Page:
Virtual reality, SVoD and the return of the US networks to the documentary arena will be among the topics on the table at the 27th edition of Sunny Side Of The Doc (June 20-23). Melanie Goodfellow reports.
Sunny Side Of The Doc, which takes place annually in the historic French port town of La Rochelle, has a reputation for being one of the most intimate and focused dates on the calendar for international documentary professionals. Unlike the UK’s Sheffield Doc/Fest, IDFA in Amsterdam or Toronto’s Hot Docs, it was conceived by founding director Yves Jeanneau [pictured] as an industry-only event with no festival attached, aside from a selection of free screenings aimed at locals.
“I very deliberately decided to create a market, rather than a festival,” he explains. “There’s a simplicity and proximity that I’ve never seen elsewhere. One of the founding principles of Sunny Side was to foster contact and see what comes out of that creatively. It’s one of the reasons people come back, year after year.”
Sunny Side is a three-pronged event featuring a classic market, thematic pitching sessions and a packed, zeitgeisty programme of panels exploring market trends and technological innovations. It all takes place within walking distance of a central pavilion on the quayside of La Rochelle’s picturesque port.
Roughly 1,500 professionals, including 270 commissioners, 50 distributors and 102 companies taking stands in the market, are due to attend this year’s edition, which runs June 20-23. Hot topics will include virtual reality, data journalism and how it connects with documentary film-making, subscription VoD (SVoD) and the return of the US channels to the documentary arena. There will also be a focus on Canada.
Journalist Cécile Schilis-Gallego, who worked on the Panama Papers as a researcher for the International Consortium of Investigative Journalists, will be among the speakers on the data journalism panel. “It’s exciting to think what could be achieved if data journalists and documentary makers worked closely on a subject,” says Jeanneau. “I’m particularly interested in investigative documentaries and I’m hoping data journalism will bring a fresh source of information and inspiration for documentary makers in that field.”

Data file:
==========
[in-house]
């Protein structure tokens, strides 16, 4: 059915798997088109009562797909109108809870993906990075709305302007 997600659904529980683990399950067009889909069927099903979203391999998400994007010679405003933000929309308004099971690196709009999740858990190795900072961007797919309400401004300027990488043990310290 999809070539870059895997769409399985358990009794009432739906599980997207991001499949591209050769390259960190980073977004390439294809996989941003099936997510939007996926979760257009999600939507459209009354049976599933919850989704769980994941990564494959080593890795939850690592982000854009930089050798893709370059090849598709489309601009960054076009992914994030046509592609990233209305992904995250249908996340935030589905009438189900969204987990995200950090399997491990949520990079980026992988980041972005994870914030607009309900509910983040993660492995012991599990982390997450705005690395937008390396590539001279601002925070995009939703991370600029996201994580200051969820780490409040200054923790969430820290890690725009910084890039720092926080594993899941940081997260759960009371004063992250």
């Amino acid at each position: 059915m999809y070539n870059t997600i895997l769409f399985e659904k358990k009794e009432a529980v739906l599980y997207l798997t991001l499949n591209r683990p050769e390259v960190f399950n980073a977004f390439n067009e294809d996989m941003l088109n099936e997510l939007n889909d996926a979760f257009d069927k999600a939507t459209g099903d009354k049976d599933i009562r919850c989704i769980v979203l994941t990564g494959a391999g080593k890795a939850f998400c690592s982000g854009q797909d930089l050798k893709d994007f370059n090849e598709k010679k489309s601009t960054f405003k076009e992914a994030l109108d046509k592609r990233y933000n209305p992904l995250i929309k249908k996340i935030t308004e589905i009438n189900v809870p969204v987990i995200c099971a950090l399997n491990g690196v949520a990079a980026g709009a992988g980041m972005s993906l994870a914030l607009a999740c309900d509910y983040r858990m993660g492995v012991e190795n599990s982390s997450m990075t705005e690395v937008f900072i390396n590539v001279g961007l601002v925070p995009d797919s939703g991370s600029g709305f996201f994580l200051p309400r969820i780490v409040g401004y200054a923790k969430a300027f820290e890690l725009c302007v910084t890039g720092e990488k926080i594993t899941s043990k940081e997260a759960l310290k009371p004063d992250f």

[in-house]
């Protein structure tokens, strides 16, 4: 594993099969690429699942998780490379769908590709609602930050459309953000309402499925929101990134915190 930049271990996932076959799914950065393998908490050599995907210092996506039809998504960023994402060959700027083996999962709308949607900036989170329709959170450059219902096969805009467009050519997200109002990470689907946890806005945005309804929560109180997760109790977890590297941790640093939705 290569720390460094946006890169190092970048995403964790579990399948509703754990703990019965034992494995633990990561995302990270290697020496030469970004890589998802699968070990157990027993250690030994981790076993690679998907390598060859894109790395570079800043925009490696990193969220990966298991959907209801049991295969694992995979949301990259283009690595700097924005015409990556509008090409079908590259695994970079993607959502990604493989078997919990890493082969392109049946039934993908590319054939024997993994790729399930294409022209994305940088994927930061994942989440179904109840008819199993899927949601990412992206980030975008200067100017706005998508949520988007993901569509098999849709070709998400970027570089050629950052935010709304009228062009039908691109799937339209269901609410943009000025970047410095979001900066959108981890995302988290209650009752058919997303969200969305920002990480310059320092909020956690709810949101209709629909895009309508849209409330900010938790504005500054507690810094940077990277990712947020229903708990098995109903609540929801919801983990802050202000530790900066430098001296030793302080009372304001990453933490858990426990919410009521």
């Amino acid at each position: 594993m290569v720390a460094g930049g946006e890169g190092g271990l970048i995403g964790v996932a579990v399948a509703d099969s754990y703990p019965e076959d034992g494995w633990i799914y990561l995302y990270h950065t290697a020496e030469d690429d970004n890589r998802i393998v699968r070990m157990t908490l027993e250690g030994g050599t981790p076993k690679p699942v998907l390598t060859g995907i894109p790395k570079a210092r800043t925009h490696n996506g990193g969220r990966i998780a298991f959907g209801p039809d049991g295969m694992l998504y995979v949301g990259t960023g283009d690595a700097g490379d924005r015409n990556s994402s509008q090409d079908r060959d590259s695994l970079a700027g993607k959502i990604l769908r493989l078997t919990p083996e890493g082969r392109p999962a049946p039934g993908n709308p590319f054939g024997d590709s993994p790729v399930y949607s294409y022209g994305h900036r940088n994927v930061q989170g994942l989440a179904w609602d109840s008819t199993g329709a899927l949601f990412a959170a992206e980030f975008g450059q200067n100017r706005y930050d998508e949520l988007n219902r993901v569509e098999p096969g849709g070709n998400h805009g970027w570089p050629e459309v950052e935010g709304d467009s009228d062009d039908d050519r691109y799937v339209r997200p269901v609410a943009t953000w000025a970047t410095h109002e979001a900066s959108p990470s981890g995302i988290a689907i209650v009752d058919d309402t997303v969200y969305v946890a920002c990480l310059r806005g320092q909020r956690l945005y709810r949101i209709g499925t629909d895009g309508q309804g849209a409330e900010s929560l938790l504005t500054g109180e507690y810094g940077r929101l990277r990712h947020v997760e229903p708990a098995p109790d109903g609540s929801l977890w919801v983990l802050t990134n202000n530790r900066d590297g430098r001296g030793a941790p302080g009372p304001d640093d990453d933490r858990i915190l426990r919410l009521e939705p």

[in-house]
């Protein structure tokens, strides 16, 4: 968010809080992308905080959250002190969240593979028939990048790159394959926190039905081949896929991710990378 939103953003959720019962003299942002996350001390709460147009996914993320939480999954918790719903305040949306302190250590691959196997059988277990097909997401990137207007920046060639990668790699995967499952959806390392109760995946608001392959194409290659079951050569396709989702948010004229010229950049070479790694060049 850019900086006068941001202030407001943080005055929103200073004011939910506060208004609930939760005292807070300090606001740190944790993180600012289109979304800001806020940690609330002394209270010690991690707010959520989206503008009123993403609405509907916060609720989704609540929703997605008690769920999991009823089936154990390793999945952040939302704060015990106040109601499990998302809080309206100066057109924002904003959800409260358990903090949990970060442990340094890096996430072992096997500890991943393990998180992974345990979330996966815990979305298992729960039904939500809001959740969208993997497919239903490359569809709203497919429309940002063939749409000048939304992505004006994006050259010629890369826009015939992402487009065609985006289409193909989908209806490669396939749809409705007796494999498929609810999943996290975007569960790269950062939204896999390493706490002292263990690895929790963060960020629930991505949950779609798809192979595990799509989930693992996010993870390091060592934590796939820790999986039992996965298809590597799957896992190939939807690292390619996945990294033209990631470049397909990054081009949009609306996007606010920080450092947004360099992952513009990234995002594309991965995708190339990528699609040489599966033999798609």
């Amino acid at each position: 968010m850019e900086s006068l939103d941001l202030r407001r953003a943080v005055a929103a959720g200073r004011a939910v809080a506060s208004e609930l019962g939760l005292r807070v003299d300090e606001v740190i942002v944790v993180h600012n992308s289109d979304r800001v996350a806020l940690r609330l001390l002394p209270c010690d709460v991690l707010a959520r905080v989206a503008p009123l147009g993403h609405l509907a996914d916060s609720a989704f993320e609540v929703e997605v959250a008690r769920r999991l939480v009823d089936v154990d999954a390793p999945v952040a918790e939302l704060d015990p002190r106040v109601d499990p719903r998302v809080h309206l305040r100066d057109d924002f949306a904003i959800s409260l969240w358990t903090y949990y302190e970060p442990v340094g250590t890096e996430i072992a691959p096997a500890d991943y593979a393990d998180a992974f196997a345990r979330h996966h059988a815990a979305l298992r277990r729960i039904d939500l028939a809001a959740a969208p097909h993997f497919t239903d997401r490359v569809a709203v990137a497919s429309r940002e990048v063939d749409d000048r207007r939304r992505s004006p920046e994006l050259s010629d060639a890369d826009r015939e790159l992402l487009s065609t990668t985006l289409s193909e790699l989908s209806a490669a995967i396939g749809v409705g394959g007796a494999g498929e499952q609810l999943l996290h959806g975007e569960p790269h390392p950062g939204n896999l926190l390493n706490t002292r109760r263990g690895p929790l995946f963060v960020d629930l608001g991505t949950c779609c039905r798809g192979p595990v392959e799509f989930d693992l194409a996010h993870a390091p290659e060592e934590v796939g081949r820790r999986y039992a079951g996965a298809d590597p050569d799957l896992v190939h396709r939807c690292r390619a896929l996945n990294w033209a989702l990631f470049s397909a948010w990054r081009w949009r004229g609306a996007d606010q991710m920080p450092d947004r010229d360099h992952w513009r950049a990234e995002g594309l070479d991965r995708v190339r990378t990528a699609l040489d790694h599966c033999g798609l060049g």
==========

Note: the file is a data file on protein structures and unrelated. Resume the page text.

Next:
SVoD will be the subject of an open debate aimed at demystifying the burgeoning market. Executives from digital platforms such as CuriosityStream, the premium non-fiction platform created by Discovery Channel founder John Hendricks; the Smithsonian Channel, a joint venture between the Smithsonian Institute and Showtime Networks; and wildlife-focused, 4K streaming Love Nature will respond to questions posed in advance via social networks as well as from the floor.
A further development under the spotlight at Sunny Side is the return of US players to the documentary arena. Top US executives due to attend include CuriosityStream’s CEO Elizabeth Hendricks North, National Geographic Channel’s president of original programming and production Tim Pastore; and Smithsonian Networks’ EVP of programming and production David Royle.
“For the last several years, the US players that traditionally invested in documentary veered into the realm of reality TV, doc entertainment and scripted reality — formats I’ve always refused at Sunny Side — so we parted company for a time,” Jeanneau says. “But this year a number of them are sending their top executives, which is a sign of a renewed interest in the sort of projects we present here.”
Pitch Selection 2016
Some 50 projects will be pitched during the four-day event across eight themed sessions — including history, science, arts and culture, wildlife and global issues. These include The Secret Life Of Owls from Canada’s Make Believe Media in the wildlife section, The Body — Miracles Of The Inner Social Network from Japan’s NHK in the science and knowledge category, and Hitler Youth, The Children Of Nazism from France’s ZED in the history projects.
The selection is skewed towards “specialist factual” content, rather than “creative documentary” projects, for which Jeanneau says there is growing demand from broadcasters around the world. Most of the works presented are offered in multiple formats in keeping with today’s multi-platform reality.
“People working in the creative documentary arena complain the broadcasters have abandoned the genre, and to a certain extent that’s true,” says Jeanneau. “But the scene for specialist factual works is extremely healthy. Documentary is more popular now than ever, albeit in a different format. Some might regret that fewer auteur-style documentaries are being made but the market has also evolved.”